The Neolithic was changed five thousand years ago by the discovery of metallurgy. This led to the need for huge amounts of wood for smelting the raw ore into usable metal. It began with copper, eventually leading to bronze and iron. One of the first large-scale operations was on the island of Cyprus. The island is endowed with an excellent source of copper, iron and trees. The forest was cut down and regrew at least 16 times over two thousand years of copper mining and smelting. (McPhee, J. 1993 p.143). Finally the trees were decimated and the island abandoned by 90 percent of the inhabitants. (Perlin,J. 1989)

The increased trade of metal and other goods created a need for bigger boats, which also required more and more, trees. Imagine this pattern occurring over and over across Europe for several thousand years. This had to be a tremendous factor in the development of warfare to find, control and steal resources and then move on. A familiar pattern to this day. Repeated raids and invasions transformed the Neolithic civilizations of Europe. People fought back, ran, hide and adapted.

The pressure of war and raiding may have been a major reason for the breakup of the large settlements that had developed across Neolithic Europe including cultures in Thessaly. I think that war came from many locations, including city-states expanding their domain and nomadic cultures raiding and conquering. I don't know who started war, but once it got going it became impossible for large peaceful communities to survive. Some were able to continue for a time on islands such as Crete. By this time Thessaly had become a key factor in the struggle between the city-states of Athens and Sparta for domination of the Greek peninsula and lands beyond. This is the backdrop for life in Thessaly when the grave marker or stele was created in 470BCE that inspired my carving in figure 1.

Thessaly is in an important geographic location for a number of reasons. For one thing it sits at the doorway to the vast timber resources of Macedonia. Athens power was based on dominance of the sea. In order to maintain this position of power they needed reliable access to wood to build more ships and forge metal weapons.

Whoever controlled Thessaly could block attacks by land because they controlled the mountain pass that led from Macedonia into Thessaly and the rest of Greece. That would force anyone that wanted to attack Greece to do so by ship. Thessaly tried to make an alliance with Sparta. Sparta declined and Thessaly made a deal with Athens. Athens became the dominant power until it fell to Sparta in the Peloponnesian war fought during the later part of the 5th Century B.C.E.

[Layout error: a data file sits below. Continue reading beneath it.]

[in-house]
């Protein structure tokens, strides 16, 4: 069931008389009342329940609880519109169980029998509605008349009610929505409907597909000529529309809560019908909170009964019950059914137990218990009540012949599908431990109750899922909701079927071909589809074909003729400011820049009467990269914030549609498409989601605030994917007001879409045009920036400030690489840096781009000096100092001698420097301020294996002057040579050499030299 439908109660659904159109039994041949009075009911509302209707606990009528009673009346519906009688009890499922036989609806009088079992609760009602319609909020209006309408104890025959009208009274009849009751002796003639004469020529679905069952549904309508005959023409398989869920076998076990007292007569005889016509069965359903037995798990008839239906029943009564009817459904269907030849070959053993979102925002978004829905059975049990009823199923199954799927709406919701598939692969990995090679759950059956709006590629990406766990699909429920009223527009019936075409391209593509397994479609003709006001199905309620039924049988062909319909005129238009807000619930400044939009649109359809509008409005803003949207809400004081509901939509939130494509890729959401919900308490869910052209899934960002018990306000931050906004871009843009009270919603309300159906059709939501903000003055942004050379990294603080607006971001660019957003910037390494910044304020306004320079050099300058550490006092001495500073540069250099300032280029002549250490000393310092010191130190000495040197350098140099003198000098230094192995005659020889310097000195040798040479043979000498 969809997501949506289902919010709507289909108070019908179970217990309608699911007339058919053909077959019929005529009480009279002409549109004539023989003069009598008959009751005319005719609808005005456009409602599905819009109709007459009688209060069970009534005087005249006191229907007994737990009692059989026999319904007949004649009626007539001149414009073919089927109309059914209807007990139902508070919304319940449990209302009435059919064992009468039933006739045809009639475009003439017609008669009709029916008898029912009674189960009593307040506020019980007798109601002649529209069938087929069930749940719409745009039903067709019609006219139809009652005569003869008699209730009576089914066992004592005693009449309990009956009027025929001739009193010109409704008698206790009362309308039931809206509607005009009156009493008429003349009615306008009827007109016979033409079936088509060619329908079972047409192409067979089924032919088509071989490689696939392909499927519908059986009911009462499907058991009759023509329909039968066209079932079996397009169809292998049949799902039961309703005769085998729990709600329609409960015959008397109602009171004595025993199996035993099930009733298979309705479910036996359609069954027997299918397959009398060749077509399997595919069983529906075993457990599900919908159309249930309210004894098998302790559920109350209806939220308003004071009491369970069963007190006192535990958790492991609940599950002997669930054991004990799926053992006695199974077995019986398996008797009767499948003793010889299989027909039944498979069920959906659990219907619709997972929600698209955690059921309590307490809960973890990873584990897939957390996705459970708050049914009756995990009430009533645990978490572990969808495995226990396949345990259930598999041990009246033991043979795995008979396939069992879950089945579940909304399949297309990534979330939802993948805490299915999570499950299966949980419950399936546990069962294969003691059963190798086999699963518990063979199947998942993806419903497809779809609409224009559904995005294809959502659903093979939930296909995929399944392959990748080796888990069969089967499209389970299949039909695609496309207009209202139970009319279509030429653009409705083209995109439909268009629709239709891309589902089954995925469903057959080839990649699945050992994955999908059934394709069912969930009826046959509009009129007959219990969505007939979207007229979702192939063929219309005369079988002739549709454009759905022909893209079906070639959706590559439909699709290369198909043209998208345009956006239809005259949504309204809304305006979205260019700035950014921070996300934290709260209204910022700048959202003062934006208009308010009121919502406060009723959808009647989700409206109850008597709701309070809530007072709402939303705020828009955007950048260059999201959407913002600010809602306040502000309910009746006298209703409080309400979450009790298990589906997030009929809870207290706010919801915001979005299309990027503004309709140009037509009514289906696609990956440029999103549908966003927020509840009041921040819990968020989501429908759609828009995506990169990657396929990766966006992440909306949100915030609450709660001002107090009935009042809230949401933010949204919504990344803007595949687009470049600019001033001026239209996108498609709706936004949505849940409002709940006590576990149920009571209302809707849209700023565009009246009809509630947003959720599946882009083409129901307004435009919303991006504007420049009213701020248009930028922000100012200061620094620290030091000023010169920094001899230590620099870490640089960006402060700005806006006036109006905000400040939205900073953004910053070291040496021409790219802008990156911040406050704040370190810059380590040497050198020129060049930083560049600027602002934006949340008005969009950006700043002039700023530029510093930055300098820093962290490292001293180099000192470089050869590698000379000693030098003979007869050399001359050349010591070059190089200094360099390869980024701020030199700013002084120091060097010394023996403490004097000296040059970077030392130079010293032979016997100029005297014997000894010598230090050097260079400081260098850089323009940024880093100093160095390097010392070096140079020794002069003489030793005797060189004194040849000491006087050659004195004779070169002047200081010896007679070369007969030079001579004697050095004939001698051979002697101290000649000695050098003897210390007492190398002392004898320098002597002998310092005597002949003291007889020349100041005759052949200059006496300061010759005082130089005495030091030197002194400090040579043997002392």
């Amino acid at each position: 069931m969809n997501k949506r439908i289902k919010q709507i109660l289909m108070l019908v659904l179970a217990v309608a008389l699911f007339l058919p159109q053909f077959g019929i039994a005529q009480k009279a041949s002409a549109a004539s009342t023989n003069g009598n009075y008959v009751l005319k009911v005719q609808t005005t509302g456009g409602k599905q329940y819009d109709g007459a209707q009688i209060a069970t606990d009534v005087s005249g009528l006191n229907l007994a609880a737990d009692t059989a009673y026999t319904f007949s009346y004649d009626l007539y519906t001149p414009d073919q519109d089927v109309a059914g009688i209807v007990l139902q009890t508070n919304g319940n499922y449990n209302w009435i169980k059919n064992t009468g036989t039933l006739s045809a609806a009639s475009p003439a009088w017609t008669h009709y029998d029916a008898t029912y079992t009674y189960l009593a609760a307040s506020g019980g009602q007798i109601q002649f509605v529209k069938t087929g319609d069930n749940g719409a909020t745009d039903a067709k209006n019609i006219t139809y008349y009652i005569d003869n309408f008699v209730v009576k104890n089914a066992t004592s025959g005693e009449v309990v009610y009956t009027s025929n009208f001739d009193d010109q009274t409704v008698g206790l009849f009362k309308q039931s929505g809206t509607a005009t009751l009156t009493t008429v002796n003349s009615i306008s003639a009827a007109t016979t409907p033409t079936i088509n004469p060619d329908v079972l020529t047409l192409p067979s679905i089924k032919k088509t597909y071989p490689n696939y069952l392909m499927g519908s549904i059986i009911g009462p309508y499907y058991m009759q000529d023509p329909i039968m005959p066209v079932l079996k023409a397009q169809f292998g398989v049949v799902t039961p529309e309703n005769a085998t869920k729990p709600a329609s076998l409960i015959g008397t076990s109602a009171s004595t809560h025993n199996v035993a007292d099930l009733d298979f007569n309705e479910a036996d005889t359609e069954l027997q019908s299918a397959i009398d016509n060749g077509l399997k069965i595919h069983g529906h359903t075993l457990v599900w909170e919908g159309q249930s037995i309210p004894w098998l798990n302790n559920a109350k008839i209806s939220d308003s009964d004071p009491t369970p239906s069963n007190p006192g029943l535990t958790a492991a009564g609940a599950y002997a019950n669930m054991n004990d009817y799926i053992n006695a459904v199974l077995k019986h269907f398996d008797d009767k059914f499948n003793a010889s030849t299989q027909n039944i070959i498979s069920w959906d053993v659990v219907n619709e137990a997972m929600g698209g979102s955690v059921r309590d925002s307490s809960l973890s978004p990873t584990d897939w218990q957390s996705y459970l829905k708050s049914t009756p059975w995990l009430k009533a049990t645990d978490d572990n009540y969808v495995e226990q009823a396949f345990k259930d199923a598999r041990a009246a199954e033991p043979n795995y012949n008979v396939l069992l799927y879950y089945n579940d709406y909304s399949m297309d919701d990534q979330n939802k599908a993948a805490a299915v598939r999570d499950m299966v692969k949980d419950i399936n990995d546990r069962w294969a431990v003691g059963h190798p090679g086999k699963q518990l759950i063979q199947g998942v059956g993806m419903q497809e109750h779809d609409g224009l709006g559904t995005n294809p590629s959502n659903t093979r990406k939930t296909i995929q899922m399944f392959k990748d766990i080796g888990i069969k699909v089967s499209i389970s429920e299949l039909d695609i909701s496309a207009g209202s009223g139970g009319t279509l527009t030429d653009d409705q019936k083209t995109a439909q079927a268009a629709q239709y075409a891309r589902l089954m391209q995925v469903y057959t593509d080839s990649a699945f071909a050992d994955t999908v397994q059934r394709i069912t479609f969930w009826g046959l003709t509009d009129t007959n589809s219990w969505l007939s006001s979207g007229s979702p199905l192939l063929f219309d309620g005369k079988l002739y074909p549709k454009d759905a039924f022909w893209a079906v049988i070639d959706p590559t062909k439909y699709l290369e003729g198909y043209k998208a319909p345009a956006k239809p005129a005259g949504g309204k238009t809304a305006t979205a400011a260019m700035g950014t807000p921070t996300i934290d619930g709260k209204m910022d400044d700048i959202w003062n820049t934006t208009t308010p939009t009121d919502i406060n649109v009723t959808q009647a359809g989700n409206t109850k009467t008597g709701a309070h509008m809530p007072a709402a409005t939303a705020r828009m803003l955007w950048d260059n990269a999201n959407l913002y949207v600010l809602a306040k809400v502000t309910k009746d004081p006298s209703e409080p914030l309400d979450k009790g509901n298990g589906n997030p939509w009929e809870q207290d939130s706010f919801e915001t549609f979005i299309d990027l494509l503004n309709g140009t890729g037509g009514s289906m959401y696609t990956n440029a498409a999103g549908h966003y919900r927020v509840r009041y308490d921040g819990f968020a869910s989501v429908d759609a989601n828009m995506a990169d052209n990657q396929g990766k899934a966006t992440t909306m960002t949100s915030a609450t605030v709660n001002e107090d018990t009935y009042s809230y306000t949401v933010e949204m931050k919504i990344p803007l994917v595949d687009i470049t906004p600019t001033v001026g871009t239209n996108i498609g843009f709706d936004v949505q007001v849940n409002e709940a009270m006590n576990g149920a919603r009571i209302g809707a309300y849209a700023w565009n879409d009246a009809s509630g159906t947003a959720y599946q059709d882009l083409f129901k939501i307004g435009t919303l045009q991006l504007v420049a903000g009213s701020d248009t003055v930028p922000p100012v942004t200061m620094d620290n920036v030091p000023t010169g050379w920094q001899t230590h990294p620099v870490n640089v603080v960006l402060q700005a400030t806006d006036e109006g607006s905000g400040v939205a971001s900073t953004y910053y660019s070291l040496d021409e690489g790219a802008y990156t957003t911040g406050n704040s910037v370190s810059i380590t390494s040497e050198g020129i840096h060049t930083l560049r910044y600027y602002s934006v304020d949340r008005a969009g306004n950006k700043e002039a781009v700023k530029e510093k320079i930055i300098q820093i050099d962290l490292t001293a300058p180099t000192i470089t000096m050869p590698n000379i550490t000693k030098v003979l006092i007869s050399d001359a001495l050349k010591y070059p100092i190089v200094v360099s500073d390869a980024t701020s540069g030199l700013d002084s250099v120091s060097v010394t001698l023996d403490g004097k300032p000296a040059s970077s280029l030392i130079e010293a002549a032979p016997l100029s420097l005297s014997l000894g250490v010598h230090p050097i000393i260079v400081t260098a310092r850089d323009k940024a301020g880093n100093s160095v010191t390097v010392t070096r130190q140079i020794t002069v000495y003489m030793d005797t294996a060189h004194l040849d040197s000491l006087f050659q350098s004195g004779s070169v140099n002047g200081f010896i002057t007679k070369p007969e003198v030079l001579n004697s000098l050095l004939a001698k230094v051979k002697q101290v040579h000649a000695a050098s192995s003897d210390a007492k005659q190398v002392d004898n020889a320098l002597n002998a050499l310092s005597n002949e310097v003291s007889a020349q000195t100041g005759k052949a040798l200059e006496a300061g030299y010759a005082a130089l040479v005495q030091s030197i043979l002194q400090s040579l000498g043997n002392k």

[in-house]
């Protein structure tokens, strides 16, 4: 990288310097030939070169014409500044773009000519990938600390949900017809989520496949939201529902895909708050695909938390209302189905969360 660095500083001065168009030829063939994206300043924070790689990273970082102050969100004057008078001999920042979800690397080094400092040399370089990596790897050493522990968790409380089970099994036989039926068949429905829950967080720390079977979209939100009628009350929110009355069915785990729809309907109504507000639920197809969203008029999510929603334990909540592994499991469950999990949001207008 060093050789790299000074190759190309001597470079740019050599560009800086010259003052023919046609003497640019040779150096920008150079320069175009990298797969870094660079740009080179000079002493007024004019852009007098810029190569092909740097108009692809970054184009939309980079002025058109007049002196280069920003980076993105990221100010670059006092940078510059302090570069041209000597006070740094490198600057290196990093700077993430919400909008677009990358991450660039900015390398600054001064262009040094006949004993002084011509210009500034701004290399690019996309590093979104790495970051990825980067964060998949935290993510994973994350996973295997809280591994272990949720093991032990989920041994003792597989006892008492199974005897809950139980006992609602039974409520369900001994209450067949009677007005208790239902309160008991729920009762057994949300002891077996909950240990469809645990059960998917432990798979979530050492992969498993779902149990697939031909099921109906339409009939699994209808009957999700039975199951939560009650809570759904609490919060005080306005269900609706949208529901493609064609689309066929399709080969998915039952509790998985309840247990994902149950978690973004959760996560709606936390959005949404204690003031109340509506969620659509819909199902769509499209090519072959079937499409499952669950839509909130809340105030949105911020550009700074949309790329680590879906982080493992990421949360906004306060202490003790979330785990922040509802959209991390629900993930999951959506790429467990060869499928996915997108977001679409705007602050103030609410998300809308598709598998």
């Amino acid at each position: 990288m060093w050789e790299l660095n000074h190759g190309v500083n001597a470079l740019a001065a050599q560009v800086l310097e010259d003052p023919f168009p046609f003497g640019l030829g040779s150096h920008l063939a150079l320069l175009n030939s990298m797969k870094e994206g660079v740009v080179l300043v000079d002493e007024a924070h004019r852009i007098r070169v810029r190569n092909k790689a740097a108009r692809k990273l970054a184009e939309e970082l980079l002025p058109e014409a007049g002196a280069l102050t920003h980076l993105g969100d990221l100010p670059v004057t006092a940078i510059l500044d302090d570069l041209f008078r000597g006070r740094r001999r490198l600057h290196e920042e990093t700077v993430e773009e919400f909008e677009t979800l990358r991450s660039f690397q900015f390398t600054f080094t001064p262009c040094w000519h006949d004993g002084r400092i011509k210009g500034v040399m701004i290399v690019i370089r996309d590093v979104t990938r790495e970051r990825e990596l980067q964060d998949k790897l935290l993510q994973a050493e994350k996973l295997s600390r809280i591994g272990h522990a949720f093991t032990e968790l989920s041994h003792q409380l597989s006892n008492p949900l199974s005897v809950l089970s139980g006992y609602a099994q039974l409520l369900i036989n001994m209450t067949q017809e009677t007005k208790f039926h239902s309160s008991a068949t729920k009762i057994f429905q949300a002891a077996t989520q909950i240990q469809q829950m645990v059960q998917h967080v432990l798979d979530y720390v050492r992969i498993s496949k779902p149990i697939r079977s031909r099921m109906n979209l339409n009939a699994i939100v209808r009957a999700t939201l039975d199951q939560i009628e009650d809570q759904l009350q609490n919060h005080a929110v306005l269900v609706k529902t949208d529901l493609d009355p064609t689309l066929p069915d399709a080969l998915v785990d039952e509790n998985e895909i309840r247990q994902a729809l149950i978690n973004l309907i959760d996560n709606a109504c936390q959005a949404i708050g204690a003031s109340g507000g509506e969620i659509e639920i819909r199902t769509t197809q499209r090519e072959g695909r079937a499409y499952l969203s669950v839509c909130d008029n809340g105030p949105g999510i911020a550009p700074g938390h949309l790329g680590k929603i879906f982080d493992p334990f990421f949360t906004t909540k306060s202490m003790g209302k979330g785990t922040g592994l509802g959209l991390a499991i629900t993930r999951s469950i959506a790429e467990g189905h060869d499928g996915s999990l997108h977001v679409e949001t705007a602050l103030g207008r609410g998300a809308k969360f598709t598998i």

By 470 B.C.E. earlier invaders of the Greek peninsula had already pushed many of the previous inhabitants of Thessaly into the mountains and off the rich soil of the plains of Thessaly. These former inhabitants are presumed to have been descendents of earlier Neolithic Goddess civilizations of Thessaly. These so-called mountain people are important links to the earlier female shamanism of the Neolithic Goddess cultures of Thessaly.

From Neolithic Thessaly, including the archeological sites of Nea Nikomedeia, come numerous female figurines. These artifacts as well as others, indicate a strong orientation to the Goddess existing in that part of Greece at least 6000 years ago. Vicki Noble (2003) believes the name Nea(new) Niko(victory) Medeia(wise woman) may be "referring to a "dynastic" legacy or lineage of shaman-priestesses." (Noble,V. 2003)

The most compelling evidence that these Neolithic Goddess cultures may have used psychedelics comes from a site around 400 miles north of Thessaly near Belgrade. Mushroom stones from a Neolithic Goddess culture site from 7000 years ago were found in area known as Vinca. The archeologist and renowned scholar of Neolithic European Goddess civilizations Marija Gimbutas says: "The fact that the mushrooms were carved out of the best available stone alone speaks for the prominent role of the mushroom in magic and cult...and it is possible that the Vinca mushrooms were connected with intoxicating drinks."(Gimbutas 1974 p. 220) (figure 4).

Figure 4. Stone mushrooms, approximately 3", from Vinca, near Belgrade, 5000B.C.E. Drawn by Karen Vogel

By the time the stele was made, the earlier inhabitants, who had become the people of the mountains, were a number of different tribes renowned for their horse riding skills and herbal practices. In fact they are believed to be the legendary centaurs. One form of centaurs is the horse and human amalgam. But there are numerous other animals that are mixed together and also called centaurs. The centaurs were known as sorcerers or witches. They practiced the shamanic art of shapeshifting by turning into animals, or using animals as allies to augment their human power. (Lawson,J.C. 1964 p.252)